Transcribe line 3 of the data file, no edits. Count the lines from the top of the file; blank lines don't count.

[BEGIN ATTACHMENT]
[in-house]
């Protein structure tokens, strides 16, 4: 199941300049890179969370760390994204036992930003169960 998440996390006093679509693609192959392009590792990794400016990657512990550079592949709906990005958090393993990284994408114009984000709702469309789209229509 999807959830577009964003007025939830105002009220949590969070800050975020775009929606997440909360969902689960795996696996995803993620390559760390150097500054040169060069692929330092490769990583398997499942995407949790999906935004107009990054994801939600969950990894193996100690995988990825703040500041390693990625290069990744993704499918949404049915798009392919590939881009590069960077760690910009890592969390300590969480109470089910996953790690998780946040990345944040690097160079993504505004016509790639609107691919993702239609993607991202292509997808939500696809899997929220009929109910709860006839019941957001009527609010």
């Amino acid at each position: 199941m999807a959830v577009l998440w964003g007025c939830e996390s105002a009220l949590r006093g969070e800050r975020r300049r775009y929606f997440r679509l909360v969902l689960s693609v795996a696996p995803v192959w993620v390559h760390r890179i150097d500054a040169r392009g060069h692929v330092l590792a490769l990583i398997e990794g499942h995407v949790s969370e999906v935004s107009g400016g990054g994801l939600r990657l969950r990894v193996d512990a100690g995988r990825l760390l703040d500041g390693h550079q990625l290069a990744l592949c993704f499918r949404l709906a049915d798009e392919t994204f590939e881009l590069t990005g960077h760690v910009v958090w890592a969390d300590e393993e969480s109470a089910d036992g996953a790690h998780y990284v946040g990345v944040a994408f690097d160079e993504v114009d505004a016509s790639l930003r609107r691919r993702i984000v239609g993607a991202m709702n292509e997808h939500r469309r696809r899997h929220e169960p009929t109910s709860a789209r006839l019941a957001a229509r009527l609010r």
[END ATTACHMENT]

């Amino acid at each position: 199941m999807a959830v577009l998440w964003g007025c939830e996390s105002a009220l949590r006093g969070e800050r975020r300049r775009y929606f997440r679509l909360v969902l689960s693609v795996a696996p995803v192959w993620v390559h760390r890179i150097d500054a040169r392009g060069h692929v330092l590792a490769l990583i398997e990794g499942h995407v949790s969370e999906v935004s107009g400016g990054g994801l939600r990657l969950r990894v193996d512990a100690g995988r990825l760390l703040d500041g390693h550079q990625l290069a990744l592949c993704f499918r949404l709906a049915d798009e392919t994204f590939e881009l590069t990005g960077h760690v910009v958090w890592a969390d300590e393993e969480s109470a089910d036992g996953a790690h998780y990284v946040g990345v944040a994408f690097d160079e993504v114009d505004a016509s790639l930003r609107r691919r993702i984000v239609g993607a991202m709702n292509e997808h939500r469309r696809r899997h929220e169960p009929t109910s709860a789209r006839l019941a957001a229509r009527l609010r």